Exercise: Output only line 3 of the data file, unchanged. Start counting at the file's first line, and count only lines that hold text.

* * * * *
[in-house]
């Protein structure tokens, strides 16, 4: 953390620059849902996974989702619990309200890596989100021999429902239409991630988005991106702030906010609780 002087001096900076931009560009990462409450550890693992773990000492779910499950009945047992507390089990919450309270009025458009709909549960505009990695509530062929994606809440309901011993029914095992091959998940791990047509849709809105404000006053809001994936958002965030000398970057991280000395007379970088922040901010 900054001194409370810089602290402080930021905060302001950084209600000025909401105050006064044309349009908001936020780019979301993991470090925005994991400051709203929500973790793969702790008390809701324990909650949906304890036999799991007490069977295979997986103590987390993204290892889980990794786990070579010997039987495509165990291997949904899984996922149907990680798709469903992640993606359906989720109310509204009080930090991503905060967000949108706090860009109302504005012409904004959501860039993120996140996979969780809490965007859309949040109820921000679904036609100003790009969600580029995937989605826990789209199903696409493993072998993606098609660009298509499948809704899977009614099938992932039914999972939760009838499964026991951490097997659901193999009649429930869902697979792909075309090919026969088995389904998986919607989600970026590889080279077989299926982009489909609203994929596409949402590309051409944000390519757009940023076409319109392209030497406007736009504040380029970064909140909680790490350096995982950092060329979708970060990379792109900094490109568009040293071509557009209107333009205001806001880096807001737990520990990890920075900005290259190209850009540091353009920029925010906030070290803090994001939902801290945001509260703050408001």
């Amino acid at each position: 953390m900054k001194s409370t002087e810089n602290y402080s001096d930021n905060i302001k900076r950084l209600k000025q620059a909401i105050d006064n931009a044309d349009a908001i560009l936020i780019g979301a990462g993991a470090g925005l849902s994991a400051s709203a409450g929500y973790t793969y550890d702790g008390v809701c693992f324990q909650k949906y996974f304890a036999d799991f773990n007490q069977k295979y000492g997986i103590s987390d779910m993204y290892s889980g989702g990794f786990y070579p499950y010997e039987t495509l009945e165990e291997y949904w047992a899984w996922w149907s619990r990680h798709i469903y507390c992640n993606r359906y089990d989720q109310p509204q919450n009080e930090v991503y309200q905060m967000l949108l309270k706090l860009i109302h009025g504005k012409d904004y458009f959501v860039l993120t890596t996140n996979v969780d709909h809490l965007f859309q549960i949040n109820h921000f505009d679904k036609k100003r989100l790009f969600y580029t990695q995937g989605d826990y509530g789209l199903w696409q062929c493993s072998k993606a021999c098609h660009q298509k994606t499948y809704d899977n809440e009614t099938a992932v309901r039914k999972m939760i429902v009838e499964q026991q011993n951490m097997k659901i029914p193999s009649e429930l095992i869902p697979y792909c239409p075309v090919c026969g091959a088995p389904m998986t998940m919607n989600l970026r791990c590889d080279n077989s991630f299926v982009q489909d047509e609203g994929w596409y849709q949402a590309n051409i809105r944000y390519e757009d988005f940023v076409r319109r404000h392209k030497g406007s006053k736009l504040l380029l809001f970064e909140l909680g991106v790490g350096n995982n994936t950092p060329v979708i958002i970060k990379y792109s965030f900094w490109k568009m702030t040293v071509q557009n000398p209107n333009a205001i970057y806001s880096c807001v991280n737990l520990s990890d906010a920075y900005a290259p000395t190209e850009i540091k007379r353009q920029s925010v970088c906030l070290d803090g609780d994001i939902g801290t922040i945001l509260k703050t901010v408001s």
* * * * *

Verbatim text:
């Amino acid at each position: 953390m900054k001194s409370t002087e810089n602290y402080s001096d930021n905060i302001k900076r950084l209600k000025q620059a909401i105050d006064n931009a044309d349009a908001i560009l936020i780019g979301a990462g993991a470090g925005l849902s994991a400051s709203a409450g929500y973790t793969y550890d702790g008390v809701c693992f324990q909650k949906y996974f304890a036999d799991f773990n007490q069977k295979y000492g997986i103590s987390d779910m993204y290892s889980g989702g990794f786990y070579p499950y010997e039987t495509l009945e165990e291997y949904w047992a899984w996922w149907s619990r990680h798709i469903y507390c992640n993606r359906y089990d989720q109310p509204q919450n009080e930090v991503y309200q905060m967000l949108l309270k706090l860009i109302h009025g504005k012409d904004y458009f959501v860039l993120t890596t996140n996979v969780d709909h809490l965007f859309q549960i949040n109820h921000f505009d679904k036609k100003r989100l790009f969600y580029t990695q995937g989605d826990y509530g789209l199903w696409q062929c493993s072998k993606a021999c098609h660009q298509k994606t499948y809704d899977n809440e009614t099938a992932v309901r039914k999972m939760i429902v009838e499964q026991q011993n951490m097997k659901i029914p193999s009649e429930l095992i869902p697979y792909c239409p075309v090919c026969g091959a088995p389904m998986t998940m919607n989600l970026r791990c590889d080279n077989s991630f299926v982009q489909d047509e609203g994929w596409y849709q949402a590309n051409i809105r944000y390519e757009d988005f940023v076409r319109r404000h392209k030497g406007s006053k736009l504040l380029l809001f970064e909140l909680g991106v790490g350096n995982n994936t950092p060329v979708i958002i970060k990379y792109s965030f900094w490109k568009m702030t040293v071509q557009n000398p209107n333009a205001i970057y806001s880096c807001v991280n737990l520990s990890d906010a920075y900005a290259p000395t190209e850009i540091k007379r353009q920029s925010v970088c906030l070290d803090g609780d994001i939902g801290t922040i945001l509260k703050t901010v408001s």